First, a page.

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| June 29, 2000

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NOTE: Today's edition of the Web Watch Daily was written by contributing editor Mike Tronnes. Leif Utne will return July 6.

Sometime between the early and mid-1990s, the prevailing media wisdom concerning twentysomethings did an about-face. They went from being labeled as underachieving slackers to can-do dot com titans.

Writing in The American Prospect, Nicholas Confessore weaves an analysis of Dave Eggers critically-acclaimed memoir, A Heartbreaking Work of Staggering Genius, with an exploration of the 90s cultural milieu that informs its sensibility. This period, says Confessore, produced a bumper crop of small-circulation journals, started by people in their twenties, that were equally attuned to the cultural moment, and dedicated to challenging the media stereotypes that defined, and redefined, their generation.

The magazines he discusses, the late Might, co-founded by Eggers, The Baffler, and Hermenaut, founded by former Utne Reader editor Josh Glen, while somewhat different in their approach, all shared a sense of the basic problem at hand: 'Commerce has thoroughly colonized culture: real dissent--cultural, political, artistic--is being replaced by, as The Baffler's editor Tom Frank once wrote, 'soaps that liberate us, soda pops that are emblems of individualism, and counter-hegemonic hamburgers.''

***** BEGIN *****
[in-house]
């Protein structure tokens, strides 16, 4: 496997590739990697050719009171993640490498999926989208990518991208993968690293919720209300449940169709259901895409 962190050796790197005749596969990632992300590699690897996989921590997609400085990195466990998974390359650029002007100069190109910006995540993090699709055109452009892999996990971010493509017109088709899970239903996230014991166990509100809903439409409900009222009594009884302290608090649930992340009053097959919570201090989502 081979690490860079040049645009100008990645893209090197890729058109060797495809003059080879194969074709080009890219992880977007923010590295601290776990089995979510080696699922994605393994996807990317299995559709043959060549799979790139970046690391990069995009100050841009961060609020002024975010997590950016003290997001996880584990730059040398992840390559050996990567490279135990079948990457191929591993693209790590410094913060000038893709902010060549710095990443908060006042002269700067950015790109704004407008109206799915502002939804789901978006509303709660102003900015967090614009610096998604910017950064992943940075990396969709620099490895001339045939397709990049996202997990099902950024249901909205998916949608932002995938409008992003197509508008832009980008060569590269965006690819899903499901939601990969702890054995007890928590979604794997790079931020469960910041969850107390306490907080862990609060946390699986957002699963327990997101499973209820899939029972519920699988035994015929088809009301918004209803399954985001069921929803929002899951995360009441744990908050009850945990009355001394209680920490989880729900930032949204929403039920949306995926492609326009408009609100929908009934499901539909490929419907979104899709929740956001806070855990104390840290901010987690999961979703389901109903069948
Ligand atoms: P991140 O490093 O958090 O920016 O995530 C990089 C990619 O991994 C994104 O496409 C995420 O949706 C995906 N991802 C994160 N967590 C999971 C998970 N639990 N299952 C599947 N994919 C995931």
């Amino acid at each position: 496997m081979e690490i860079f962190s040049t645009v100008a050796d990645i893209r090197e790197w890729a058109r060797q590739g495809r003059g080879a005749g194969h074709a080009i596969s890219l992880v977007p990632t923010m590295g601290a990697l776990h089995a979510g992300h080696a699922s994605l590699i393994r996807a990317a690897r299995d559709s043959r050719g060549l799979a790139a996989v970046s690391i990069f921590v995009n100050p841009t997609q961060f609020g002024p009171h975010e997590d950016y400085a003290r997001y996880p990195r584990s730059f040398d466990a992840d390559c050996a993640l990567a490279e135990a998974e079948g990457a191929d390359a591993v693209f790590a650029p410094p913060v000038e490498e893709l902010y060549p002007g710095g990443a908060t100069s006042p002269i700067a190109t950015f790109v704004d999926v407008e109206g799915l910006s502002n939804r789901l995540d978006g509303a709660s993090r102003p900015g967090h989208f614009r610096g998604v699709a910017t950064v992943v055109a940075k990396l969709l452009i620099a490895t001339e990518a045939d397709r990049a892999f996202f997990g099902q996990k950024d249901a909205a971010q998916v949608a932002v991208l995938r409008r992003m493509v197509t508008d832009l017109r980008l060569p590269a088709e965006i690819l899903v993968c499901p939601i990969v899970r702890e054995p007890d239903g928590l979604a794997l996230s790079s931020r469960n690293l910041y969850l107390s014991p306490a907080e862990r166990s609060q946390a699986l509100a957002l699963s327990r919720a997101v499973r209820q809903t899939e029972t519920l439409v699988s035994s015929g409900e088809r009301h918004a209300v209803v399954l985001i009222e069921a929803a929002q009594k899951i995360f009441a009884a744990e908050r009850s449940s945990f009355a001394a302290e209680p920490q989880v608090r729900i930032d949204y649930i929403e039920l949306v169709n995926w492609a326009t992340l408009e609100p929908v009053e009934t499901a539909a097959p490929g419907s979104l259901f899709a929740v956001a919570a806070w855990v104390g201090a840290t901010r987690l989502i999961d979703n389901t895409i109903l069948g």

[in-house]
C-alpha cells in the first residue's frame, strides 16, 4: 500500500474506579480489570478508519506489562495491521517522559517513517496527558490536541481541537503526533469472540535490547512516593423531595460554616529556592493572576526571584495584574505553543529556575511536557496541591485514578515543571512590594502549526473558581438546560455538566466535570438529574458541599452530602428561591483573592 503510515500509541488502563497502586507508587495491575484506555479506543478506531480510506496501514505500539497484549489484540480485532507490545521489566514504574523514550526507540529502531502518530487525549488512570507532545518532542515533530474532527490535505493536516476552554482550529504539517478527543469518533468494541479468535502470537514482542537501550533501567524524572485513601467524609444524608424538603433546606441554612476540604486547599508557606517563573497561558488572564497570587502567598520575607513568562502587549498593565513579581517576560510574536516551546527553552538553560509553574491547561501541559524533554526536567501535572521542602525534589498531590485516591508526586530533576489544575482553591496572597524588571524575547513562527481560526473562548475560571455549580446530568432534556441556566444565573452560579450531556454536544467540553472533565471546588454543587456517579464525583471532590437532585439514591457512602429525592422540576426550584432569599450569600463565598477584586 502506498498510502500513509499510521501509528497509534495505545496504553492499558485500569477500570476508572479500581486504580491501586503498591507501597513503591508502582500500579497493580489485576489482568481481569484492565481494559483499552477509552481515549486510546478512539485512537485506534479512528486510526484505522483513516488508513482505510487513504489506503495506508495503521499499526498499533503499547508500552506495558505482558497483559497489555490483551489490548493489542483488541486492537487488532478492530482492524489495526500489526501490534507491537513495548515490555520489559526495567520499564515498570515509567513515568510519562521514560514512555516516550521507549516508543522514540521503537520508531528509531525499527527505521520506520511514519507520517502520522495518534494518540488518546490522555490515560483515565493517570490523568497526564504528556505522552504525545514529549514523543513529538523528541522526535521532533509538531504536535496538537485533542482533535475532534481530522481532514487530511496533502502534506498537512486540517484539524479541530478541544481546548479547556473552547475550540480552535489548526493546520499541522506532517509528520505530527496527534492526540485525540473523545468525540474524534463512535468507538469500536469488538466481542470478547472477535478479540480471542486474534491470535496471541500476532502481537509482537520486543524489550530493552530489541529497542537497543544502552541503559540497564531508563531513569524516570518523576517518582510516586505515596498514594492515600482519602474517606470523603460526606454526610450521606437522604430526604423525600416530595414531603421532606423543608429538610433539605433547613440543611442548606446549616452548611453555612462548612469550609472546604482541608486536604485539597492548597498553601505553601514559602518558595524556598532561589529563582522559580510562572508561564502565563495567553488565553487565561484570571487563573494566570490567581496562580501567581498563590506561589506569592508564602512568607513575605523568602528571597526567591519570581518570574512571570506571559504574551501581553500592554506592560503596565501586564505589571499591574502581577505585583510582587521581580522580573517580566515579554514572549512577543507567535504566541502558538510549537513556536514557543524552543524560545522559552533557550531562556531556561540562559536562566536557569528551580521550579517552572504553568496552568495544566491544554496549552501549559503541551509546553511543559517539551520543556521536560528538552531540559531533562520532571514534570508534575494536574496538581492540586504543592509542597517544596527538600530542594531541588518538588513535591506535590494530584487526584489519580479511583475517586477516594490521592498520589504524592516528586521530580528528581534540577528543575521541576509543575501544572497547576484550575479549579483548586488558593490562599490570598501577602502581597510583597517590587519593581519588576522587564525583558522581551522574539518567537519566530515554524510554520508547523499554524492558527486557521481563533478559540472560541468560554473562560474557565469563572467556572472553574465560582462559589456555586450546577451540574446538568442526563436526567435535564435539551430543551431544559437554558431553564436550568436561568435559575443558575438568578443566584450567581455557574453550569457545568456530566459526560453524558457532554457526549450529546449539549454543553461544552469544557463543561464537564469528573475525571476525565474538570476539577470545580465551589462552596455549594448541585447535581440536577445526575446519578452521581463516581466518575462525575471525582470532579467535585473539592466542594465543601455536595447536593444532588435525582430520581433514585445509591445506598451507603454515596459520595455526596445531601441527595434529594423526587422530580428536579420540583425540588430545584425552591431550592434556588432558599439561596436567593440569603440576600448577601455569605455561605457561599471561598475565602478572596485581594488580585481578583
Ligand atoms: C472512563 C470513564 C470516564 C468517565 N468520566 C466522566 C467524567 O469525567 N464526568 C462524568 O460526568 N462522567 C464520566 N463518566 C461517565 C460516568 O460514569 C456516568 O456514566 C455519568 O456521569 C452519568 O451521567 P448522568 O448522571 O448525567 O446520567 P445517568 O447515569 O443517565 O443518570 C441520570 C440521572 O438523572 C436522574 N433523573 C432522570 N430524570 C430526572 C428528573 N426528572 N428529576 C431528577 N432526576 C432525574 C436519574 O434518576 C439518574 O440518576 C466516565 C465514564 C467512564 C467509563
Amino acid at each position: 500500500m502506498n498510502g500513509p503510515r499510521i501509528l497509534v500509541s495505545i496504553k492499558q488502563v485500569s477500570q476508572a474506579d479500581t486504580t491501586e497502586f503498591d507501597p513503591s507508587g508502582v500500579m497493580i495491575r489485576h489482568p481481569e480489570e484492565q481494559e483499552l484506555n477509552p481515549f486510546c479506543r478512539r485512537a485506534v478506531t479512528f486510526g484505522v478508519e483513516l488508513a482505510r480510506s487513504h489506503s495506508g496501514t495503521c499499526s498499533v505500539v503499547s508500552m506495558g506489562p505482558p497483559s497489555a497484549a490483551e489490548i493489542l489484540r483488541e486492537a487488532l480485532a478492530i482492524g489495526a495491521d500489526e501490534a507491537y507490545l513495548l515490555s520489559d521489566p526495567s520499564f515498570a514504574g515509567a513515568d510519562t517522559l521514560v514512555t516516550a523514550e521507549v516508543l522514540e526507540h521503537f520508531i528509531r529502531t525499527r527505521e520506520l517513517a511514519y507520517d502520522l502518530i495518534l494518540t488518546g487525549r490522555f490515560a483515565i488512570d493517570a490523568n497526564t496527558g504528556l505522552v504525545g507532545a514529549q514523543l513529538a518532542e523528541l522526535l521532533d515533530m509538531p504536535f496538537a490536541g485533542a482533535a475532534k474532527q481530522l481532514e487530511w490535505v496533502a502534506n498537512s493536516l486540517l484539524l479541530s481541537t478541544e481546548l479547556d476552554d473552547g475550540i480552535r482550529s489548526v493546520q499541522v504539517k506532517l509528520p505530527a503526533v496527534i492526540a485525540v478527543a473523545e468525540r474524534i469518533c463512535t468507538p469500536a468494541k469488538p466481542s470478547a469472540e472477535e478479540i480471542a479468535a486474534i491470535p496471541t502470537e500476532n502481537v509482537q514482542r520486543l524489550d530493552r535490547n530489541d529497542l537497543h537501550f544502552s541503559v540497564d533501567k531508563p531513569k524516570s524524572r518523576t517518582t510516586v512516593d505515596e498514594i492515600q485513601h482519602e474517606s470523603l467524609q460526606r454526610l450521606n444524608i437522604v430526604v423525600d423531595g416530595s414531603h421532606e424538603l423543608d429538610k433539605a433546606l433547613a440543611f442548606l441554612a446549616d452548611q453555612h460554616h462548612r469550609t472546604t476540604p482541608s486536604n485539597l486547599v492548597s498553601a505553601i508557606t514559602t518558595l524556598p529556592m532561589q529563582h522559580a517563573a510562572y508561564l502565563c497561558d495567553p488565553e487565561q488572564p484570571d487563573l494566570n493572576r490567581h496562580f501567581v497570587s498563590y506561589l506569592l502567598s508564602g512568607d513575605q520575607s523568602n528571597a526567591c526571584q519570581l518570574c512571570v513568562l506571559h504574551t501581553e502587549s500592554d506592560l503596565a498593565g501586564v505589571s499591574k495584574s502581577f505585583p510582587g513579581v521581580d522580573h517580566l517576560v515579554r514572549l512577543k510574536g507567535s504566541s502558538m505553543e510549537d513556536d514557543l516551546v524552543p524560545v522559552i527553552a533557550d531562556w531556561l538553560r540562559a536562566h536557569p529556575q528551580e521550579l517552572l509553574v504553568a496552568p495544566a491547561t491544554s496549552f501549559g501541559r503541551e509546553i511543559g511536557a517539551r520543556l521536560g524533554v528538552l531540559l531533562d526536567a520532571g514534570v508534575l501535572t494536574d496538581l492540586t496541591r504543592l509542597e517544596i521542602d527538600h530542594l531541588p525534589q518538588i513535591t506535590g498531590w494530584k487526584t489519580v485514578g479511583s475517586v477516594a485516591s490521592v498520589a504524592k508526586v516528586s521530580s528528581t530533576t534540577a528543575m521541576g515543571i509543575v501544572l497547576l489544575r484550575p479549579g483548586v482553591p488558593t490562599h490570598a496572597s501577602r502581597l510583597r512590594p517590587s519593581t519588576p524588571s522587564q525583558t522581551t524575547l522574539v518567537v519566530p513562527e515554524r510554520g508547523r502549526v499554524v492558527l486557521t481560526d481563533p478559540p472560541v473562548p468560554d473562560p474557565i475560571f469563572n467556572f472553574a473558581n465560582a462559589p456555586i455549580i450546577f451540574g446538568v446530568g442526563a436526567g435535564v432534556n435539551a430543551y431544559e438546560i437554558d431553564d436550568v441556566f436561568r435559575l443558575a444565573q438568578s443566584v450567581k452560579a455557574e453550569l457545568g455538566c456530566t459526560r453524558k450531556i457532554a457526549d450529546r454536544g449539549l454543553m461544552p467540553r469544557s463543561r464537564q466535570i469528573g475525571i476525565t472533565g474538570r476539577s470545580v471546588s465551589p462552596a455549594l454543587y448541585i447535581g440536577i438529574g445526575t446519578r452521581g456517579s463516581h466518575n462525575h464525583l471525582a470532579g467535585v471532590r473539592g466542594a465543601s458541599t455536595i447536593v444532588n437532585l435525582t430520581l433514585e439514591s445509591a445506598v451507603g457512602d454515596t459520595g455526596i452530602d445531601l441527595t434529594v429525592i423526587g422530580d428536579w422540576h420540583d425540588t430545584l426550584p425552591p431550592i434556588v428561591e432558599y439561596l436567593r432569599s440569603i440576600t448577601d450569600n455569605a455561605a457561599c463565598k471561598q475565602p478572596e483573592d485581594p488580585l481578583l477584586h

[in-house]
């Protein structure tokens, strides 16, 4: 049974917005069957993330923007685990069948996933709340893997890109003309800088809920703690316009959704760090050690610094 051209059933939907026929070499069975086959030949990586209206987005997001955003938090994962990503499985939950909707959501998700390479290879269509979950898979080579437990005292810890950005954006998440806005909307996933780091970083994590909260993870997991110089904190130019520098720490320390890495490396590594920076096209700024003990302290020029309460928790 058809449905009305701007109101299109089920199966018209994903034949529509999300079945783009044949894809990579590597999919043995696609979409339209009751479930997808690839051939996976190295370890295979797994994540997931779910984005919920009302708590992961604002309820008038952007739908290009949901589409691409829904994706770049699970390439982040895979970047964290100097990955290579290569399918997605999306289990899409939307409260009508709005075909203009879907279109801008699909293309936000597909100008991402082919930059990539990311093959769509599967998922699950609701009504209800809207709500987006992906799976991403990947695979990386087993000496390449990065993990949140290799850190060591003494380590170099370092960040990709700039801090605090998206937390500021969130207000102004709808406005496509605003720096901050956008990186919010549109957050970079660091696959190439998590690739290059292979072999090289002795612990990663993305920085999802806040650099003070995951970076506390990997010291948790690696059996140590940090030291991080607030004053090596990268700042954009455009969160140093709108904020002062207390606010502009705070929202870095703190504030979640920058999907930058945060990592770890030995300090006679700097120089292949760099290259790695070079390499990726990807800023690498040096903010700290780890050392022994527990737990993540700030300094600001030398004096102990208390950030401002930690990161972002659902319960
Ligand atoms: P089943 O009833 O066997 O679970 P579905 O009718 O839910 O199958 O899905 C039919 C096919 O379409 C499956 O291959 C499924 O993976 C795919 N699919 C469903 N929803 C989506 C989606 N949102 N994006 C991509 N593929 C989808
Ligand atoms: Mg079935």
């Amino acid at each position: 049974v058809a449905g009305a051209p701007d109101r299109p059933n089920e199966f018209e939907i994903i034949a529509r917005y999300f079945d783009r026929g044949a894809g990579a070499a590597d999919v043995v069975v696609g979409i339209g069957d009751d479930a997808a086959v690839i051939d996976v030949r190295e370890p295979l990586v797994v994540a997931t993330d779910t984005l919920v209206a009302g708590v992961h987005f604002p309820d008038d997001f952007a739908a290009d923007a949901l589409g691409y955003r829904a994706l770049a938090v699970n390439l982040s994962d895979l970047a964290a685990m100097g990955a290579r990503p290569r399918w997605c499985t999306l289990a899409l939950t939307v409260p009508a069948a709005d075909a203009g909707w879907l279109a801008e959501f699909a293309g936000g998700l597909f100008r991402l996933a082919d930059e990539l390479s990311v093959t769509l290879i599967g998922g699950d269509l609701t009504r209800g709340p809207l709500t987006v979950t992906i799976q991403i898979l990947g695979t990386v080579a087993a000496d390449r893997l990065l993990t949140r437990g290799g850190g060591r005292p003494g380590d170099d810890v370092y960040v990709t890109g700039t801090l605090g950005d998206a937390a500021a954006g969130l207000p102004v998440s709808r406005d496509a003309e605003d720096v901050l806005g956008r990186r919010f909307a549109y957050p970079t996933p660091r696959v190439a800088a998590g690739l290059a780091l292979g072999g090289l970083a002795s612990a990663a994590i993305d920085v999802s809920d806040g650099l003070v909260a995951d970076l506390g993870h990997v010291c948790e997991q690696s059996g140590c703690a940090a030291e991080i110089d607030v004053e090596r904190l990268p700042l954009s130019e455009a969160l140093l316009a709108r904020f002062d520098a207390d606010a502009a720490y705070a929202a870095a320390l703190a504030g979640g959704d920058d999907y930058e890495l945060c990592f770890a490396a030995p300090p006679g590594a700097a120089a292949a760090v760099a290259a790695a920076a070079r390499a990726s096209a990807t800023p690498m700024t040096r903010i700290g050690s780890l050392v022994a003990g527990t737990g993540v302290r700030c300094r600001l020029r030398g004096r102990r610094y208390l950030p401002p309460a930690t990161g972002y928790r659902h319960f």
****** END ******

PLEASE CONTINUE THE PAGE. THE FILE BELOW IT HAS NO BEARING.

The Baffler, says Confessore, tends toward the polemic, 'favorite targets are the 'alternative' music industry, Fast Company and Wired,' while Hermenaut is 'a sort of freelance department of philosophy, minus the jargon and tweed,' and Might, when it was around, 'had a more satiric, prankster sensibility.'

While steeped in ironic consciousness, or what Eggers refers to in his memoir as 'the thinking about the thinking,' Confessore says that these magazines' writers, 'like most people of a certain age, tend to be intimate with the mundanery of American pop culture, comfortably situated in its mutterings even while criticizing it ferociously. There is plenty of irony to go around, of course, but it is the redemptive kind: a means, not an end.'

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